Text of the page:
Plaintiff identified a Vice President with the company as the member of Lockheed Martin’s upper management as whom the jury should focus its inquiry on. However, Lockheed Martin argued that the jury’s decision on the issue of “actual participation” or “willful indifferent” of “upper management” was so contrary to the weight of the evidence that allowing it to stand would be a miscarriage of justice. Notably, the Court agreed.
Indeed, the Court determined that Plaintiff offered no evidence of the Vice President’s involvement in planning the RIF other than the fact that his name was listed on the title slide of the RIF analysis presentation. The Court decided that standing alone, the name on the title slide of the presentation was not clear and convincing evidence of “active participation” in or “willful indifference” to discrimination. Accordingly, the Court held that the weight of the evidence on the issue clearly favored Lockheed Martin, that the jury’s verdict shocked the Court’s conscience, and that allowing it to stand would constitute a miscarriage of justice. As a result, the Court vacated the jury’s punitive damage award and ordered a new trial on punitive damages.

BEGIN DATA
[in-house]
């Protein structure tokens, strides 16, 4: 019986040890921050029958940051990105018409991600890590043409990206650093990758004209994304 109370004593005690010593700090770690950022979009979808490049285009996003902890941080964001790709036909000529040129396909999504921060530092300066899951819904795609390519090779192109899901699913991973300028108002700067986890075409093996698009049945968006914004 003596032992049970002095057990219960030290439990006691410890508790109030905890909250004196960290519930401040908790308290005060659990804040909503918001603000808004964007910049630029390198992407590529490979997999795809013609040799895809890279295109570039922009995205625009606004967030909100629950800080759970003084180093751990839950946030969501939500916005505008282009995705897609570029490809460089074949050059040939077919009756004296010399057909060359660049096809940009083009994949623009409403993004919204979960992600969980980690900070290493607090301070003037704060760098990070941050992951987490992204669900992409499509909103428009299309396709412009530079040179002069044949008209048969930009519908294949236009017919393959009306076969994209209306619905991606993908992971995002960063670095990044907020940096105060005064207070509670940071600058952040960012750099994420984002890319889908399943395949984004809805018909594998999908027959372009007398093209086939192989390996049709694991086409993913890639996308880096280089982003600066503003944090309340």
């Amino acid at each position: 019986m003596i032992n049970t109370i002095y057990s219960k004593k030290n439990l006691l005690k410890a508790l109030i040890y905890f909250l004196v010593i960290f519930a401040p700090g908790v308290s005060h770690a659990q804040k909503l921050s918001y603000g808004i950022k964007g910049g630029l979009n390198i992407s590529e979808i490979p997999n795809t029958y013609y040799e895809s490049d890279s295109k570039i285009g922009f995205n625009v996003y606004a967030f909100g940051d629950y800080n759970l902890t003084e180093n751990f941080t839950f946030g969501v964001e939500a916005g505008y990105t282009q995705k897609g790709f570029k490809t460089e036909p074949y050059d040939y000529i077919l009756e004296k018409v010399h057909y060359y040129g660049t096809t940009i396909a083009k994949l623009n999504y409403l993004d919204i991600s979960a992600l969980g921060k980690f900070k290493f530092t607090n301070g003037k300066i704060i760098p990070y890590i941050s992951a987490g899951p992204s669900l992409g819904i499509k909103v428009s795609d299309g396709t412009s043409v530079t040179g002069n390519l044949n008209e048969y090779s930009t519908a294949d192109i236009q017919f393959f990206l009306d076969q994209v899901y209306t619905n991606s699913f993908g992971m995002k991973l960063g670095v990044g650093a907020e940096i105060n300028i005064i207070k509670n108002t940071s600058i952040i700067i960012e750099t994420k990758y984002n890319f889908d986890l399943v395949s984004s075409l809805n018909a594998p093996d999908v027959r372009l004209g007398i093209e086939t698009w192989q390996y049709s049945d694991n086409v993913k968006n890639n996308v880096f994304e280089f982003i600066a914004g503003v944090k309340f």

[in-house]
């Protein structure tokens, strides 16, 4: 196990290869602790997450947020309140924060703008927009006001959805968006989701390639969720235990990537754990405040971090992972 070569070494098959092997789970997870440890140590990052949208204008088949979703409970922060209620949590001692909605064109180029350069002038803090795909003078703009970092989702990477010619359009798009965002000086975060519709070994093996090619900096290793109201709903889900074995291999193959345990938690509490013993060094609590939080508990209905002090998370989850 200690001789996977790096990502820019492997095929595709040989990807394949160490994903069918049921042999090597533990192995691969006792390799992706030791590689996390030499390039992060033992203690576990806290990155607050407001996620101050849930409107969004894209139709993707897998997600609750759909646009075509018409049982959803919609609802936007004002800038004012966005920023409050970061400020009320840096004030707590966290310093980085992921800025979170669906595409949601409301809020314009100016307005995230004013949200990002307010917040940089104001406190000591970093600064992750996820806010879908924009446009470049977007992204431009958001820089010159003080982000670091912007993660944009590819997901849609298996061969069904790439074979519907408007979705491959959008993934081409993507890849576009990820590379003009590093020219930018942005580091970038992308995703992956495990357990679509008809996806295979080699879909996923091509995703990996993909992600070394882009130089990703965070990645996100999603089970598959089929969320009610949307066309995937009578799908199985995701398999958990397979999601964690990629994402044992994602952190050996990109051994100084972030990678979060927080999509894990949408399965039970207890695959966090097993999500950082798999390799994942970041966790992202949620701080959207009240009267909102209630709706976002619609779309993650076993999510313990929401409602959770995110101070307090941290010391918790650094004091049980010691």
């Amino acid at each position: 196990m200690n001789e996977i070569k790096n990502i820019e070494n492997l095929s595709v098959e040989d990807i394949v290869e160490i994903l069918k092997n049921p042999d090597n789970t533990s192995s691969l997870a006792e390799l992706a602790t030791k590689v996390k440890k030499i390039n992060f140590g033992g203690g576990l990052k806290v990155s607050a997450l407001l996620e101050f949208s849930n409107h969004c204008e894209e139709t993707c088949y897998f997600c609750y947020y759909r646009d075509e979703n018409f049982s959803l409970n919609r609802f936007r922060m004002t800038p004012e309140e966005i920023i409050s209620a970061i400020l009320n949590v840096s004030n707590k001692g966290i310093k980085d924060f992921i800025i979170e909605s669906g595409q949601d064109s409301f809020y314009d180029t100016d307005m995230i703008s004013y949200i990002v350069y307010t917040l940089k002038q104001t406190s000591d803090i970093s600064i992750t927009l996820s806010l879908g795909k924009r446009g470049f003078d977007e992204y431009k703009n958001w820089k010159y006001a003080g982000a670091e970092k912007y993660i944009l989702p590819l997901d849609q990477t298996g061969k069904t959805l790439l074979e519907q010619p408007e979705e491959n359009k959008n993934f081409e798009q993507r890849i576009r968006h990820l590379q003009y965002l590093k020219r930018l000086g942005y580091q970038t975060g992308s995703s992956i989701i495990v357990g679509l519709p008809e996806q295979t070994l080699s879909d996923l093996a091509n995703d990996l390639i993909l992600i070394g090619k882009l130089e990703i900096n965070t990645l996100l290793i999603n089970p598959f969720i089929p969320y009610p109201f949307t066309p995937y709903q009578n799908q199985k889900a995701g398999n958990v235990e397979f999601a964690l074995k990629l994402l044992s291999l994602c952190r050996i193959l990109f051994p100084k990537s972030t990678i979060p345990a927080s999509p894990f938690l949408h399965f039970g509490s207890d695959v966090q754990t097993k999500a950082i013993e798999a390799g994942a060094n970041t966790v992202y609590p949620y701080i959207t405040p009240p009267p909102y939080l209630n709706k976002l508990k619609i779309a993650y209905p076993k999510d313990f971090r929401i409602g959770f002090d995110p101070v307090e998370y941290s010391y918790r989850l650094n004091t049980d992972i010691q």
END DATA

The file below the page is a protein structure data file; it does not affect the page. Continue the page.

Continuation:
While Judge Bumb’s decision is definitely good news for employers, claiming a victory at this point would be premature in light of the fact that a retrial on punitive damages was ordered and Lockheed Martin has filed an appeal in the Third Circuit.
A review of the case reminds us of some important takeaways for employers:
- When implementing RIFs, employers should test the decision-making process by ensuring that the decision-making criteria is objective and as uniform as possible.
- The decision-making process should also be contemporaneously documented to establish a written record, as memories will fade.
- Employers should update employee job titles and job descriptions to accurately reflect the work that employees are performing.
- Employers should regularly conduct vigorous antiharassment training for managers in order to mitigate against stray remarks occurring in the work place and to demonstrate that the employer does not act in reckless disregard for discrimination laws if an employee makes a senseless comment.
The case is Robert Braden v. Lockheed Martin Corp., Case 1:14-cv-04215 RMB-JS (D.N.J. 2014).
The material contained in this communication is informational, general in nature and does not constitute legal advice. The material contained in this communication should not be relied upon or used without consulting a lawyer to consider your specific circumstances. This communication was published on the date specified and may not include any changes in the topics, laws, rules or regulations covered. Receipt of this communication does not establish an attorney-client relationship. In some jurisdictions, this communication may be considered attorney advertising.